Nine Native Shrubs to Plant Now
When is the best time to plant deciduous (non-evergreen) shrubs? While experts’ recommendations vary–some say spring, others say fall–most agree September is a good month. Here are nine native shrubs to consider:
American Cranberrybush (Viburnum opulus var. americanum) Lace-cap flowers; red berries in fall; eight to ten feet tall.
American Hazelnut (Corylus americana) Variegated leaf color in fall; tolerates changeable precipitation; three to ten feet tall.
Black Chokeberry (Aronia melanocarpa, syn. Photinia melanocarpa) White blooms in spring; long-lasting black berries; red foliage in fall; six to eight feet tall.
Buttonbush (Cephalanthus occidentalis) Fragrant, white flowers in midsummer; ball-shaped, orange to red fruit; six to twelve feet tall.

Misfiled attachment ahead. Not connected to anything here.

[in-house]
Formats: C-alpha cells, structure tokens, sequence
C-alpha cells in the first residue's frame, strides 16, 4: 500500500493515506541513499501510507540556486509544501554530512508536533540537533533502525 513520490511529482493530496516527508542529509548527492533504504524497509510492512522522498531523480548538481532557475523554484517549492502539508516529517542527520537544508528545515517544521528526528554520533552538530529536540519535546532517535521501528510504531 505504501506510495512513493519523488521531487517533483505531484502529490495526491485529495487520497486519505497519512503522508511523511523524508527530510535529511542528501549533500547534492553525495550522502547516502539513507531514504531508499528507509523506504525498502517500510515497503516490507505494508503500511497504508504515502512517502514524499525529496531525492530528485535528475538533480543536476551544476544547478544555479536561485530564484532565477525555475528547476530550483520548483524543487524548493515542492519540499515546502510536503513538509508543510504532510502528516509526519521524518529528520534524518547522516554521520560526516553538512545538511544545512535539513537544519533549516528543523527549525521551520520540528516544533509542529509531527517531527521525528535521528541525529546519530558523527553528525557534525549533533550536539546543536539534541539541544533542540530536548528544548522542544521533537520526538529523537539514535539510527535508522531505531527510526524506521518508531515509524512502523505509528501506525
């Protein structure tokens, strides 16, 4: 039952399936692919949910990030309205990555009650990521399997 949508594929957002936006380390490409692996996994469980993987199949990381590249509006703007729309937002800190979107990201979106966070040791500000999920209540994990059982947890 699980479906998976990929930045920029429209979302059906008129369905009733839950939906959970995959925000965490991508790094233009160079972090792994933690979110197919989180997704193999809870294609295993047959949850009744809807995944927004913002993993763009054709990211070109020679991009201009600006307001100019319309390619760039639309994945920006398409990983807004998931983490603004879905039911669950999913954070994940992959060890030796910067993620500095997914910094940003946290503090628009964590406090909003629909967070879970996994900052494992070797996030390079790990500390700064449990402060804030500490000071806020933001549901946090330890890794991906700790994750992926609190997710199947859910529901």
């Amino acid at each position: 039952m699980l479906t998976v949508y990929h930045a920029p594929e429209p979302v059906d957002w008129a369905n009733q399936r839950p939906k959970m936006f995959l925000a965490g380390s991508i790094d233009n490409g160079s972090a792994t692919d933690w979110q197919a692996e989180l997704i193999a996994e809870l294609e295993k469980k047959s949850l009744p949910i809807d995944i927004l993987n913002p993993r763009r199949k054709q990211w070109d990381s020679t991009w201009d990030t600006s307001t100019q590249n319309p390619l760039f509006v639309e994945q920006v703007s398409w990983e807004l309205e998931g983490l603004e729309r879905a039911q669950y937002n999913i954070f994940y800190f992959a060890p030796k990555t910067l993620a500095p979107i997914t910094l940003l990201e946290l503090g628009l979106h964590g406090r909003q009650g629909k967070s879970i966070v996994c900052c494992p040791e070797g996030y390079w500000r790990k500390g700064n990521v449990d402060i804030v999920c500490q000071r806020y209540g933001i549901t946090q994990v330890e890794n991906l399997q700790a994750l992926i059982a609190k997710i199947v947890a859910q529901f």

Common Ninebark (Physocarpus opulifolius) Pink/white blooms in June; pH-adaptable; exfoliating, stringy bark; five to ten feet tall.
Common Serviceberry (Amelanchier arborea) Snowy white blooms; red to black berries; orange fall foliage; twenty to twenty-five feet tall.
False Indigo Bush (Amorpha fruticosa) Upright, purple flowers in early spring; prefers sun; fine-textured foliage; six to fifteen feet tall.
Red-Osier Dogwood (Cornus sericea) Adaptable to soil and climate conditions; red stems in winter; six to eight feet tall.
Staghorn Sumac (Rhus typhina) Distinctive branching shape; variegated autumn foliage; fuzzy, upright, red fruit; fifteen to twenty-five feet tall.
Beth Stetenfeld is an editor, writer and master naturalist. She authors the blog PlantPostings.com.